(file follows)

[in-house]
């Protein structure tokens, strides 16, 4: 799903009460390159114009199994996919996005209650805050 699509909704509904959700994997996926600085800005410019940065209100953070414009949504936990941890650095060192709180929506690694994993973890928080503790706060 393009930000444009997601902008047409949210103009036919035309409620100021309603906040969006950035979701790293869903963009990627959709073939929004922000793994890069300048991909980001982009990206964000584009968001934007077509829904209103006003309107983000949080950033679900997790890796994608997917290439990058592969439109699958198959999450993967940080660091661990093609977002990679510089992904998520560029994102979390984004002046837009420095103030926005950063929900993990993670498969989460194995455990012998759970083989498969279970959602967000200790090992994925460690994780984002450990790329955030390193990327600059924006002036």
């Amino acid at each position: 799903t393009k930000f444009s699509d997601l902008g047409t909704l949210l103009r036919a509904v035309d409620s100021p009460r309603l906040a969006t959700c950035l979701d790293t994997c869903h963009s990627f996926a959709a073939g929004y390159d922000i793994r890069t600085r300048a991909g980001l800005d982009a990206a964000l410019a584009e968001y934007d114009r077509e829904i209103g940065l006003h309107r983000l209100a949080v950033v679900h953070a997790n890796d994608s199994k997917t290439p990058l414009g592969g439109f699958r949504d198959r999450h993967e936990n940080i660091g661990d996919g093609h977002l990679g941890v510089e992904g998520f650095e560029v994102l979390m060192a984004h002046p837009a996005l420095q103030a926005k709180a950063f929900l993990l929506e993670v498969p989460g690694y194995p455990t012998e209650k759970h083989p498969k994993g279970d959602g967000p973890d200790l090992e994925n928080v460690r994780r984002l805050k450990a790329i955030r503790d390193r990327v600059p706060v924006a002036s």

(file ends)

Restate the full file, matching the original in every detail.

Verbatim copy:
[in-house]
């Protein structure tokens, strides 16, 4: 799903009460390159114009199994996919996005209650805050 699509909704509904959700994997996926600085800005410019940065209100953070414009949504936990941890650095060192709180929506690694994993973890928080503790706060 393009930000444009997601902008047409949210103009036919035309409620100021309603906040969006950035979701790293869903963009990627959709073939929004922000793994890069300048991909980001982009990206964000584009968001934007077509829904209103006003309107983000949080950033679900997790890796994608997917290439990058592969439109699958198959999450993967940080660091661990093609977002990679510089992904998520560029994102979390984004002046837009420095103030926005950063929900993990993670498969989460194995455990012998759970083989498969279970959602967000200790090992994925460690994780984002450990790329955030390193990327600059924006002036």
């Amino acid at each position: 799903t393009k930000f444009s699509d997601l902008g047409t909704l949210l103009r036919a509904v035309d409620s100021p009460r309603l906040a969006t959700c950035l979701d790293t994997c869903h963009s990627f996926a959709a073939g929004y390159d922000i793994r890069t600085r300048a991909g980001l800005d982009a990206a964000l410019a584009e968001y934007d114009r077509e829904i209103g940065l006003h309107r983000l209100a949080v950033v679900h953070a997790n890796d994608s199994k997917t290439p990058l414009g592969g439109f699958r949504d198959r999450h993967e936990n940080i660091g661990d996919g093609h977002l990679g941890v510089e992904g998520f650095e560029v994102l979390m060192a984004h002046p837009a996005l420095q103030a926005k709180a950063f929900l993990l929506e993670v498969p989460g690694y194995p455990t012998e209650k759970h083989p498969k994993g279970d959602g967000p973890d200790l090992e994925n928080v460690r994780r984002l805050k450990a790329i955030r503790d390193r990327v600059p706060v924006a002036s």